am i a racist I wrote about the problems with foreigners two weeks ago. Or about why I believe that we don’t have a major integration problem. There is zero hassle with the vast majority of people who come to us. “We have no problem with Chileans. Or Koreans. Or Vietnamese,” I wrote. “We have a problem with immigrants from Turkish, Afghan and Arab families.”
Among the letters that reached me were a number of emails from German-Turks who are tired of being held responsible for people who misbehave. “I wanted to thank you for the text, which I found honest and genuine,” explained a Berlin reader whose name suggested that her ancestors came from Turkey.
One of the few with a decidedly different opinion is the sociologist Oliver Nachtwey. Not only does he see things differently, as he let me know via Twitter. He thinks anyone who sees things the way I do is a racist. Literally he wrote: “There is a word for this: racism.”
Why one group climbs effortlessly while the other falls further behind
I’m rarely speechless. It was me here for a moment. If the man were the leader of a left-wing university group or the editor of a postil like “Jungle World” – fine with me. But sociologist? If there is a science that is interested in what makes collectives different, it is sociology.
Why one group manages to rise effortlessly while the other falls further behind from generation to generation is a question that is one of the classics of empirical social research. Well, Nachtwey is a professor in Basel. That explains a lot. They try to lean particularly far to the left out of the window so as not to be considered backward.
For everyone who has never heard of Mr. Nachtwey: He is the star of a scene that senses right-wing activities everywhere. For Oliver Nachtwey, right-wing radicalism more or less begins with the FDP. This has made him a sought-after podium guest.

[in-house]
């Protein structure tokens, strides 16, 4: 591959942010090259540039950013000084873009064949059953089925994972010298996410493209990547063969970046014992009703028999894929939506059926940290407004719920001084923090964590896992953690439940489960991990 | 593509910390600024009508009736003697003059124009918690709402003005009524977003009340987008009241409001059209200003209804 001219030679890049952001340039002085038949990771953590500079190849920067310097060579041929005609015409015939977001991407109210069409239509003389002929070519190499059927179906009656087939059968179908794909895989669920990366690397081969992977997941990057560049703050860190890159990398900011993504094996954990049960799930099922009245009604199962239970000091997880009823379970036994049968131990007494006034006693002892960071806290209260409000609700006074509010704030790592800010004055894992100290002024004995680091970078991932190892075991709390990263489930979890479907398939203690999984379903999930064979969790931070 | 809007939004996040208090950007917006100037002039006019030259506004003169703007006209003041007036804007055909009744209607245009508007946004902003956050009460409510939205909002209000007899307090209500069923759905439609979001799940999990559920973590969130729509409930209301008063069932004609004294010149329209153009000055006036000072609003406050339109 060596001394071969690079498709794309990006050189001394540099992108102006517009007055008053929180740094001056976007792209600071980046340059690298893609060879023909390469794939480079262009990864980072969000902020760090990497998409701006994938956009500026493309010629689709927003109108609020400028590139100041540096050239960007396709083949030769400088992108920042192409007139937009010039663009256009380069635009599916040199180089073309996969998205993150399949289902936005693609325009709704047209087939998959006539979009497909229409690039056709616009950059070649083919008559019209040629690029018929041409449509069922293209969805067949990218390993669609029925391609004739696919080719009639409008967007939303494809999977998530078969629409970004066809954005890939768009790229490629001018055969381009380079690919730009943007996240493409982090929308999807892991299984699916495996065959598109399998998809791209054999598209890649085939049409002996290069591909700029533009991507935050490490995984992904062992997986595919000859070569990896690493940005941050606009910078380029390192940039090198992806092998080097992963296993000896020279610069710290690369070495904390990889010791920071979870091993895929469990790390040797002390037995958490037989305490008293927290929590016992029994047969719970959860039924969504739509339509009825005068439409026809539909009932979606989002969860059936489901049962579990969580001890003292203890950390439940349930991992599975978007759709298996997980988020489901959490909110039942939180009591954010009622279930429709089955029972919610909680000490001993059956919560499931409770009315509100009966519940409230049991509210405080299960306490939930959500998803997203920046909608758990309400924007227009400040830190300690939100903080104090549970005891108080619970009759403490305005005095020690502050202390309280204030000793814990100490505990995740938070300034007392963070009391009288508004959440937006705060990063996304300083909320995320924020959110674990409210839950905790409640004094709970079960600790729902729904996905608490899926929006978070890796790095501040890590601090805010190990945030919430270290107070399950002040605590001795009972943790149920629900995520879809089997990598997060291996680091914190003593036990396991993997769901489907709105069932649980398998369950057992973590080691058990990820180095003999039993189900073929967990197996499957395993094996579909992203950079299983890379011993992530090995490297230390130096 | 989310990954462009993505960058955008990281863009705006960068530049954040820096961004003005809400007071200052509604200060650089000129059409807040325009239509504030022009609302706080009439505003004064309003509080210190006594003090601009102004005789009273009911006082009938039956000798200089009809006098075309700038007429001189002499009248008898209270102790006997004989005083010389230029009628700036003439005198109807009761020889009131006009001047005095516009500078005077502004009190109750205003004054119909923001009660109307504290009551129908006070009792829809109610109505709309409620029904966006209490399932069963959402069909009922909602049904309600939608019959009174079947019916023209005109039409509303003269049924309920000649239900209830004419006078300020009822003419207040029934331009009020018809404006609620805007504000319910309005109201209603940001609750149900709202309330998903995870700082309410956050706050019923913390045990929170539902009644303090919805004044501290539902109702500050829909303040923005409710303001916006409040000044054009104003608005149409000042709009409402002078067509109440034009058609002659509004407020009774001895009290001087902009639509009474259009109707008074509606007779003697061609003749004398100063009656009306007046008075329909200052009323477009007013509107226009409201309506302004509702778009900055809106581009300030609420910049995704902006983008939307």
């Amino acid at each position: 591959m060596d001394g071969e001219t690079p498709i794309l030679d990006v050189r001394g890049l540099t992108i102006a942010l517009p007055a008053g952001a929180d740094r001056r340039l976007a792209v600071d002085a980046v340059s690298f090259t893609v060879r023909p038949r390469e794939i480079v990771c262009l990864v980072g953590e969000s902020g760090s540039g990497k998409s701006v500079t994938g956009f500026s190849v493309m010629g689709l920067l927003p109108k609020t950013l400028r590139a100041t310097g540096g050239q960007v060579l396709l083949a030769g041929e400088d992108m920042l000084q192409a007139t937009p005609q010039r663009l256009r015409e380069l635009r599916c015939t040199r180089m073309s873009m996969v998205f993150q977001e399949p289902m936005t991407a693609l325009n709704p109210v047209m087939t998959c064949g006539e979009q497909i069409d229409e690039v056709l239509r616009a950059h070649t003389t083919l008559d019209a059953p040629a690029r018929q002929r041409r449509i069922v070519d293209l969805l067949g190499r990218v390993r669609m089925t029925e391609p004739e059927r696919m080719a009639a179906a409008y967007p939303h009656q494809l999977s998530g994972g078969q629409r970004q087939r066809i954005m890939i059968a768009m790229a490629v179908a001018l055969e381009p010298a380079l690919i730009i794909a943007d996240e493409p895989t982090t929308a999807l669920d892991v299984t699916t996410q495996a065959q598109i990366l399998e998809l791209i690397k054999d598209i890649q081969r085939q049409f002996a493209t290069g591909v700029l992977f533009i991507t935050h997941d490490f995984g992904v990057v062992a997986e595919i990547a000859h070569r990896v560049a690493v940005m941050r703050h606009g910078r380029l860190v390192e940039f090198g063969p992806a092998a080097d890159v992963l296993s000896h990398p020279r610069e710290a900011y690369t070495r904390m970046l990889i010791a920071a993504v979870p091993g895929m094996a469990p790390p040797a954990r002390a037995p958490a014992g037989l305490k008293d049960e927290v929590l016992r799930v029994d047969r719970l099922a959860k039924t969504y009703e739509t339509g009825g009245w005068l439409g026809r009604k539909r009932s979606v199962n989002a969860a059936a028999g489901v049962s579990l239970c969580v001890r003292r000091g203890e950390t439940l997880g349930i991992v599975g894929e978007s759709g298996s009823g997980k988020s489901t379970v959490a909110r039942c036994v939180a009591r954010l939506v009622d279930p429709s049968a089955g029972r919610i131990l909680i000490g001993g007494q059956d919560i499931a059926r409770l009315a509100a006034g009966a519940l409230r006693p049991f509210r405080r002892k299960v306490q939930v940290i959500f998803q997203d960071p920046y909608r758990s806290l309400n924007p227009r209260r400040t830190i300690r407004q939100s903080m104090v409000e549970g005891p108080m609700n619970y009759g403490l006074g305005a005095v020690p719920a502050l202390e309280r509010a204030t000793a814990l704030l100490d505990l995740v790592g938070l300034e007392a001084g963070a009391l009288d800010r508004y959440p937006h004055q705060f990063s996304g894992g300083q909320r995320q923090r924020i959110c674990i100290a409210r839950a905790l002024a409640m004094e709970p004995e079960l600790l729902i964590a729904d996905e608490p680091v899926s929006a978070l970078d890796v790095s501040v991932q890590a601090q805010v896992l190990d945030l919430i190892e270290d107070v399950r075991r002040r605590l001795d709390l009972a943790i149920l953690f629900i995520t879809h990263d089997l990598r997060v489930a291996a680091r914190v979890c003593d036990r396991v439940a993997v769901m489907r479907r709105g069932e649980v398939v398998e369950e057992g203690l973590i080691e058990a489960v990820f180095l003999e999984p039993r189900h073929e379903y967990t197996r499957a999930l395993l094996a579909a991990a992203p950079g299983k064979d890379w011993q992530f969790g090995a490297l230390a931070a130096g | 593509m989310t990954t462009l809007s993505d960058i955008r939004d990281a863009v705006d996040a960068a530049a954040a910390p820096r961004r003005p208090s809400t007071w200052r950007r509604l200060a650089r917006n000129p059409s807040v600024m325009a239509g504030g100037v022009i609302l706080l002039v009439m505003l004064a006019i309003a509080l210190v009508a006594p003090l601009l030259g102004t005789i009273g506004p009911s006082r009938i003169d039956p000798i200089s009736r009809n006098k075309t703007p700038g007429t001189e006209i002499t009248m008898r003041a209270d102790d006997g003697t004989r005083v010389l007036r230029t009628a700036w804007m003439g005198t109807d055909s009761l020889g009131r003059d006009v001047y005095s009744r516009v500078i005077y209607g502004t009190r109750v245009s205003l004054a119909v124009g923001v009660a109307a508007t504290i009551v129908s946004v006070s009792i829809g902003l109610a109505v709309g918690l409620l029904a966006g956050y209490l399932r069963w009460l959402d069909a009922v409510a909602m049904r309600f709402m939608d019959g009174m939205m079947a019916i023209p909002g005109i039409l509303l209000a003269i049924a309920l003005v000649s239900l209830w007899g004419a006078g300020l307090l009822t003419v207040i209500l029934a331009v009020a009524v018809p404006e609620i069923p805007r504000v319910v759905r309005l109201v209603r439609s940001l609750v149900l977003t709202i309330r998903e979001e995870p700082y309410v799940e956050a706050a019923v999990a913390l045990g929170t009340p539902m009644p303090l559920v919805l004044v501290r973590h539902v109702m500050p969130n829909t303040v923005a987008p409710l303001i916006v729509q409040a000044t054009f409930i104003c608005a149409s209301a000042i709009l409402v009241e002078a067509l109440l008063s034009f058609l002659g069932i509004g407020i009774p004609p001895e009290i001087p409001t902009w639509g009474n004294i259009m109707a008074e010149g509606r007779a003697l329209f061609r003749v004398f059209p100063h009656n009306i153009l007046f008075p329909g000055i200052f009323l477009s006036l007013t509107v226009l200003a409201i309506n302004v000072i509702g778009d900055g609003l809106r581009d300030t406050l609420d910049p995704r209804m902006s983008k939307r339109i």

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Germany – the only country in the western world where the word freedom falls under suspicion of totalitarianism
Nachtwey came up with the term “libertarian authoritarianism”, in which it is no coincidence that Adorno’s “authoritarian character” as a pioneer of fascism resonates. The term may sound a bit academic, but the catchy idea behind it is that anyone who finds the state interfering too much in the lives of its citizens is essentially a anti-democracy.
We are probably the only country in the western world where the word freedom is suspected of totalitarianism. But that’s the situation. Anyone who allows their children to take the liberty of ordering drinks with too much sugar is already considered a Nazi.
What is the best way to go against the law? That is the question of the hour. With every survey in which the AfD gains another percentage point, the question becomes more hysterical.
I also think the AfD is a pretty unsavory party. Anyone who likes Björn Höcke has left the circle of those who can be taken seriously. I know a lot of people don’t want to hear that. I can already see the disappointed readers’ letters in front of me. But that’s how I see things now.
We spend huge sums of money to fight against the right
A politician who talks as if he were memorizing Goebbels speeches at night in order to try them out in set pieces on Thuringian market places the next day is a political harlequin for me. at best. And no, I’m not writing this because my publisher is forcing me to. I am writing this out of conviction. Still, I think we should be more realistic.
We spend huge sums of money to fight against the right. Former family minister Kristina Schröder recently pointed out in an article for “Welt” that financial resources have increased tenfold since she was in office – from 20 million euros in 2013 to currently 200 million euros.